I listened to several hours of the Pensions Bill debate yesterday with a sinking heart and a growing sense of dismay. Not surprisingly, most of the debate was around the issue of speeding up the rise in the state pension age to 66. It would be naive to expect a political debate not to include point scoring but I was surprised at how much of the debate was about the politics and not the substantive issues around raisng the state pension age:
1. This is not about equality. I don't expect to receive my state pension before men and it's right that the state pension age is being equalised to 65. I can also see the case for bringing forward the rise in state pension age to 66 from its current timetable of 2024-2026. However, the plans for raising it to 66 by 2020 would penalise around half a million women in their mid 50s who will experience one increase in their state pension age on top of another.
2. Women in their 50s have not had equal access to state pensions. The previous government's figures showed that only 45% of women reaching state pension age in the tax year 2009-2010 qualified for a full basic state pension. The reforms introduced in April 2010 mean that figure is increasing to 75%. However, this compares with well over 90% of men who receive the full basic state pension - currently worth around £102 a week.
3. Women have missed out for a variety of reasons. This could be because they've had a family (and the crediting system for state pensions for women looking after children, called 'Home Responsibilities Protection' only credited women for entire tax years that they were looking after their children until April 2010). It could be because they've acted as carers - and until April 2010 you had to be eligible for Carer's Allowance to receive credits for the state pension. You could only claim Carer's Allowance if you cared for someone for 35 hours a week or more and they received Attendance Allowance or Disability Living Allowance at the highest rates). Women also missed out if they earned less than the National Insurance limit (currently around £102 a week), perhaps from part-time work. Even if someone has several part time jobs paying less than £102 a week they won't receive any credit towards their state pension.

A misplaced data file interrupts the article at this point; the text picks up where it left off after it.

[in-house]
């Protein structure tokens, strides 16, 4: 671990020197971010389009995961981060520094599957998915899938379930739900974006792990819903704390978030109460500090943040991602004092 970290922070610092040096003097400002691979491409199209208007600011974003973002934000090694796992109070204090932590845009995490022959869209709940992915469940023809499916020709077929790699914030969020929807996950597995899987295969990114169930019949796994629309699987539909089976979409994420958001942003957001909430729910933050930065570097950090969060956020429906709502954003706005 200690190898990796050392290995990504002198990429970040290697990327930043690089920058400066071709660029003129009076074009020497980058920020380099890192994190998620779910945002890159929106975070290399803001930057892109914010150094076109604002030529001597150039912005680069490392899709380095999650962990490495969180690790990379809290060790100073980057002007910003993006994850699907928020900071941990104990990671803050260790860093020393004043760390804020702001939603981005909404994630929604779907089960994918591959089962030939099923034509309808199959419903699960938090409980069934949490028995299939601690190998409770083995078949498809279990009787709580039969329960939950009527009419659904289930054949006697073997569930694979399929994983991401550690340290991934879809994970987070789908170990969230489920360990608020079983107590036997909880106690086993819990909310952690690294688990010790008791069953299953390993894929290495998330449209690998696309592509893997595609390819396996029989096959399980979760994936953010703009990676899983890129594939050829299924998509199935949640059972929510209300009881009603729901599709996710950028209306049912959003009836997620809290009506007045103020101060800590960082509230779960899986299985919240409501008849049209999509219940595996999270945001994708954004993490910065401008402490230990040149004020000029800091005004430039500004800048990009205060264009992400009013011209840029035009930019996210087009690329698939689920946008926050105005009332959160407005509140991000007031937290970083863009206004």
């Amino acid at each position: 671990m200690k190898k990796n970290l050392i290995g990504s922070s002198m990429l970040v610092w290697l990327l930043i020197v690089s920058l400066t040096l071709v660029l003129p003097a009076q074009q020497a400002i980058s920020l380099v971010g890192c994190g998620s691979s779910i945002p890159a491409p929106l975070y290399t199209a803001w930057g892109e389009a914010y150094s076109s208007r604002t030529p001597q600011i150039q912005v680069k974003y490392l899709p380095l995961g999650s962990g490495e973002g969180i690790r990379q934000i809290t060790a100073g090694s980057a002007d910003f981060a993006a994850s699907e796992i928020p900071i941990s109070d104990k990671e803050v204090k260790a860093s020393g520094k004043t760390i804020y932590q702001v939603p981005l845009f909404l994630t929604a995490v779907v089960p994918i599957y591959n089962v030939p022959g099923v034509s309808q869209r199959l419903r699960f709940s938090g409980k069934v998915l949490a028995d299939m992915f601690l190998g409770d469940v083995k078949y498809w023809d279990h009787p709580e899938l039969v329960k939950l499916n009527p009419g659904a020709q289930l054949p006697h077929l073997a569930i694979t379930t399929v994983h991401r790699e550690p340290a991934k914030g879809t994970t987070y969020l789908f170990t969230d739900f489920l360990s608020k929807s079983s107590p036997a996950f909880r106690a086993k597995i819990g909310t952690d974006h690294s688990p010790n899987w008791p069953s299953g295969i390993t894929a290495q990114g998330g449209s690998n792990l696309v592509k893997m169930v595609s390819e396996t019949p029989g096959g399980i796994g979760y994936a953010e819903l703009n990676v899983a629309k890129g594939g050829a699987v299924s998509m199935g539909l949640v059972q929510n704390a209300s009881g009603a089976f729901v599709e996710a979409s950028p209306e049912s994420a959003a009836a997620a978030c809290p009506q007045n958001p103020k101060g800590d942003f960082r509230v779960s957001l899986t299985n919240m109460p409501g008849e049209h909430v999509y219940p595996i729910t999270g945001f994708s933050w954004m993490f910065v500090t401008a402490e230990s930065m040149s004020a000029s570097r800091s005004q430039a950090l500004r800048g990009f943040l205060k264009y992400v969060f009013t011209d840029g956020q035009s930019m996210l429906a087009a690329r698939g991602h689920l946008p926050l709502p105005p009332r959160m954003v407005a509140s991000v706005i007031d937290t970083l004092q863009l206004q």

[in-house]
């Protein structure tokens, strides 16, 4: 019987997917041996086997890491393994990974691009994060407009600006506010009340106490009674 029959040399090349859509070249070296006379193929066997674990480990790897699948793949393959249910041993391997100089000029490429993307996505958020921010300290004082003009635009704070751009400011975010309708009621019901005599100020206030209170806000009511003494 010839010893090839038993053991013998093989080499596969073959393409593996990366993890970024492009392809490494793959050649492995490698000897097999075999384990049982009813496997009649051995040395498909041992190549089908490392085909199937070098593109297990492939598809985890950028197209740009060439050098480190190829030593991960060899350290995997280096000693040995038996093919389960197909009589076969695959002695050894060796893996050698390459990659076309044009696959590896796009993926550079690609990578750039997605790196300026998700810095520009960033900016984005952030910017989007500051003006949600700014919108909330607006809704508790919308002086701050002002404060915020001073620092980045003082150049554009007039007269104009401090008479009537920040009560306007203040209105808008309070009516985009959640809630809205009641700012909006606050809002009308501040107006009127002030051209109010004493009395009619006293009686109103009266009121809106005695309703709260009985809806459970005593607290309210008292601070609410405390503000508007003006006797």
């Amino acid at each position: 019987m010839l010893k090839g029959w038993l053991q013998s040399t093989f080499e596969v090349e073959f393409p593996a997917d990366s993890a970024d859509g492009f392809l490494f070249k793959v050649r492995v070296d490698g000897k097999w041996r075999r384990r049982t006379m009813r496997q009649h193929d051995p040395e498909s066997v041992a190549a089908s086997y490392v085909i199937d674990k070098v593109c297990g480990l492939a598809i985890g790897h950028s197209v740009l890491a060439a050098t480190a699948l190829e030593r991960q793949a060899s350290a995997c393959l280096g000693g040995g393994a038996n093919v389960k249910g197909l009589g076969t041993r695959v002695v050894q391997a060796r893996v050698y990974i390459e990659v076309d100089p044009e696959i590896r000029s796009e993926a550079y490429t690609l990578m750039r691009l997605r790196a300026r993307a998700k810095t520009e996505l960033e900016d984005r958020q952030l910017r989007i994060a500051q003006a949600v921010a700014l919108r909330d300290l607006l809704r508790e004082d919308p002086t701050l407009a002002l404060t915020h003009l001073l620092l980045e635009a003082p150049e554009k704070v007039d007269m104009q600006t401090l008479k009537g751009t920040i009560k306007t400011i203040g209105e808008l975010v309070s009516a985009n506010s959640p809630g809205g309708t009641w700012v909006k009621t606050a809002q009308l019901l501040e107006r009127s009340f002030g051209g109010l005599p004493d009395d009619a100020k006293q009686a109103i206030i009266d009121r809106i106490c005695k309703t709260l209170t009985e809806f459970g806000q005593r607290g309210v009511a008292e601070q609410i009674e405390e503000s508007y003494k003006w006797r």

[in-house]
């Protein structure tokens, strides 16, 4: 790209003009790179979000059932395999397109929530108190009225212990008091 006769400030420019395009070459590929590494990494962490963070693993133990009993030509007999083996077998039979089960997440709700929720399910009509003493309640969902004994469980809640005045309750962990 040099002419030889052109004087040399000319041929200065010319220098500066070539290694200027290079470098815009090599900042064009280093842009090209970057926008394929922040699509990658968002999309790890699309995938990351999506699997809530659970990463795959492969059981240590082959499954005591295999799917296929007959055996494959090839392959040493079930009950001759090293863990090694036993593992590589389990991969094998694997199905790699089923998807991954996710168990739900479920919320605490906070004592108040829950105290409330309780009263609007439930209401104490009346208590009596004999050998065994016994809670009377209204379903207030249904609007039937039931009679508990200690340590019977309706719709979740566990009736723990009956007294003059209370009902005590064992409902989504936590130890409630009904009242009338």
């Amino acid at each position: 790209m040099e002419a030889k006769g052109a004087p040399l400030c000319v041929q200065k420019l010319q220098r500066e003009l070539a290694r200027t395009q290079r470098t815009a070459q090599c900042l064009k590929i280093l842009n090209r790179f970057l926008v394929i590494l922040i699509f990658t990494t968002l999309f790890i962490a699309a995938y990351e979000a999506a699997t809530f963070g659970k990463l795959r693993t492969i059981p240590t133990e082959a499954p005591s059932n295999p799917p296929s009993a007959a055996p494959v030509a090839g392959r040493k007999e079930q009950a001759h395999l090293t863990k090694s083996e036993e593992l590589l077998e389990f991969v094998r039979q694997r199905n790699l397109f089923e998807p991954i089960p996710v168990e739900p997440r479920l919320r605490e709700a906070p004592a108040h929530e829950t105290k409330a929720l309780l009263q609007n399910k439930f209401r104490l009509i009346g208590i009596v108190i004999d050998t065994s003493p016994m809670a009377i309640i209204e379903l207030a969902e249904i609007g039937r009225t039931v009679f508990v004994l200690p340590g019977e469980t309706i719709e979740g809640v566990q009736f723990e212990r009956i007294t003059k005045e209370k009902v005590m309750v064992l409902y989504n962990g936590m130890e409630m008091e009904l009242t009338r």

4. Figures from last year show that only 50% of women aged 50+ are in full time work. That's not because women in their 50s are idling and don't want to work full time, many are taking on caring roles (either of elderly parents or childcare of grandchildren), many haven't been able to get back into full time work since having children because the jobs aren't available and - due to the public sector cutbacks - many thousands have been made redundant.
5. Women in their 50s have not had equal access to work based pensions. Several women in their 50s have got in touch to say that their company pension wouldn't let them join until they reached their mid 20s. Some told me that as soon as they were eligible to join the pension scheme they had to leave because they wanted to have a family.
6. Part time workers (mainly women) had no automatic entitlement to join their company pension scheme until 1990. In 1990 it was ruled that it was illegal to refuse to let a part time worker join their employer's pension scheme. Women were then able to backdate their membership of the scheme - but that assumed they could afford to pay pension contributions for all the missing years.
7. Until December 2000 pensions couldn't be split in divorce. That doesn't mean they were ignored (although frequently they were because solicitors didn't understand their importance), but it means their value couldn't be divided at the time of divorce.
These are just some of the reasons why women who are currently nearing retirement or in their 50s rely more on their state pension than men do. Government figures show that two thirds of pensioners in poverty are female with 1.7 million women claiming Pensions Credit, compared to 1.1 million men. Official figures also show that women receive half the amount from their works pension that men do (£78 a week compared to £143) and that the average 56 year old man has saved £52,100 into his pension whereas the average 56 year old woman has saved £9,100.
That's why the plans to raise the state pension age to 66 by April 2020 are unfair. We don't need 'transitional measures'. We need a complete rethink.